Once the walls were done, it was time to fill the hundreds of nail holes. I tried a different process and I’m really happy with how it worked!

I started out with this spackling and nail hole filler:

I squeezed just a small dab of spackling on my finger

and pressed it into the nail hole.

After making sure the hole was filled, I just swiped it a bit to cover the area.

I waited just a few minutes until it had started to dry a bit, the gently sanded off the excess with my fingers until it was smooth.

The spackling dries white within a few hours and then it’s ready to paint!

I chose the color Treron from Farrow and Ball and got it color matched at Lowe’s. It’s just the perfect olive color: not too deep, not too green, not too brown, and it brings a touch of moodiness and character to the room. If you look really closely, you can see a few of the nail holes but for the most part, it looks great!

Now that the shiplap is done, the project is going to start moving quick! We have two weeks left of the One Room Challenge and lots to do! Stay tuned for more updates!

One Room Challenge Week Three: Slow and Steady Progress

We’re another week in to the Fall One Room Challenge and since last week’s update a LOT has happened! And yet, nothing has been finished.

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We are very much in the messy middle of this project and if I’m being honest, it feels a little frustrating to not be able to check anything off our list. Our cabinet doors arrived and they are so pretty! But they’re still not painted or attached to the cabinet. We took our ugly fluorescent light down and our new fixture arrived! But it’s not installed yet so we just have wires hanging from the ceiling. We’ve started the window and door trim and I’m loving the new look! But we still need a couple final pieces of trim to complete each one. So many things are in progress and nothing is fully complete, but it feels like we’re nearly to the top of a steep hill and once we get there, we can roll down and everything will pick up speed.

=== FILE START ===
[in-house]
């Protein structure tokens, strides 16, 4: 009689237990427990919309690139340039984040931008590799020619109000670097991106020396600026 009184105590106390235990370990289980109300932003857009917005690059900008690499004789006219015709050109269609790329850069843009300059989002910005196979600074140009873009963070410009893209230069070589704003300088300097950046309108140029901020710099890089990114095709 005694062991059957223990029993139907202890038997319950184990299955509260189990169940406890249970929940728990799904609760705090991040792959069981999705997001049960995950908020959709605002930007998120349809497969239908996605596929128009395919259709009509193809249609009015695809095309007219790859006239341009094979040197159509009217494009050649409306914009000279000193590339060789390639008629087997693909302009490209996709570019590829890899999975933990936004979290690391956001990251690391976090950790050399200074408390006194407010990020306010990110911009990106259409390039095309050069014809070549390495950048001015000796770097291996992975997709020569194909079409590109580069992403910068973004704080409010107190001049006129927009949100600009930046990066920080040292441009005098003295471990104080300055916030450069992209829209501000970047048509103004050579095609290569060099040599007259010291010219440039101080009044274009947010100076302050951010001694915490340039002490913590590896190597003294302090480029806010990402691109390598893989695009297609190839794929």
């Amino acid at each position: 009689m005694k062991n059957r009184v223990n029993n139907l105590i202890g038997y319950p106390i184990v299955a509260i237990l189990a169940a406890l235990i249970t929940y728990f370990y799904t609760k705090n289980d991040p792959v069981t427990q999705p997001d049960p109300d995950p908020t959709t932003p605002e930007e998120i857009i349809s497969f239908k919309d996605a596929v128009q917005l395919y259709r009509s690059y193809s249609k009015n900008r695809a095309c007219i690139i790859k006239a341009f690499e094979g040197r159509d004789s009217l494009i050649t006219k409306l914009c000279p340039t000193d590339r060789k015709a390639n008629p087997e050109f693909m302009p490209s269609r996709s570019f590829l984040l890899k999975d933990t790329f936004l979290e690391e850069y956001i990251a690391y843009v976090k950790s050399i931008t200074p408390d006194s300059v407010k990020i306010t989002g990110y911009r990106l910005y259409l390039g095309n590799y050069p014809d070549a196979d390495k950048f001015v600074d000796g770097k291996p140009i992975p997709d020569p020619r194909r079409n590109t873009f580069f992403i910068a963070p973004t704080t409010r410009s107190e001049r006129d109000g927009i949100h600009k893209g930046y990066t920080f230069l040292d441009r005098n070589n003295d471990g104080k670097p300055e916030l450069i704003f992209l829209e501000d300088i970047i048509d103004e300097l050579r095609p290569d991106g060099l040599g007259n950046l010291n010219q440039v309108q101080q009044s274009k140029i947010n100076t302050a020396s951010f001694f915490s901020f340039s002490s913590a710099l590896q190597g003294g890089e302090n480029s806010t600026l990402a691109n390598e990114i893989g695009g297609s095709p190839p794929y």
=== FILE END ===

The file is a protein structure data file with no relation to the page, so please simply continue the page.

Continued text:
The thing we really need to do in order to reach that hill top is finish all the planking. So much is waiting on that: installing the ceiling fixture, crown molding, window and door trim, baseboards, painting, etc. The planking needs to be done first before we can tackle anything else.

The reason this step is taking so long is because we’re covering all the walls and the ceiling and there’s a lot of measuring and troubleshooting involved. None of our walls are square, we have a bay window, and there are so many tricky little cuts involved.

Just look at the photo below. Between the three windows + trim and the bay window + all the angles on the wall and ceiling, you can see its a lot of precise measuring and cutting with each board used. We’re cutting out notches, figuring out angles, finagling wonky corners – it’s a time-consuming, meticulous process.

It’s also not really a one-person process. The walls are one thing, but the ceiling is absolutely a two person job. We’re using 12 foot planks and there’s just no way for one person to be able to hold the plank in place and nail everything at the same time. So I not only need Justin to be home to keep making progress, but we need our kids to be napping or have someone else watch them in order to work. Needless to say, we’re working with small, inconsistent windows of time to get things done.

This weekend, LJ is going to visit my parents so we’ll have some extra time when Vi’s napping to hopefully finish out the rest of this planking. From there, progress is really going to pick up so I have a feeling that next week’s check-in is going to be full of finished updates! I can’t wait!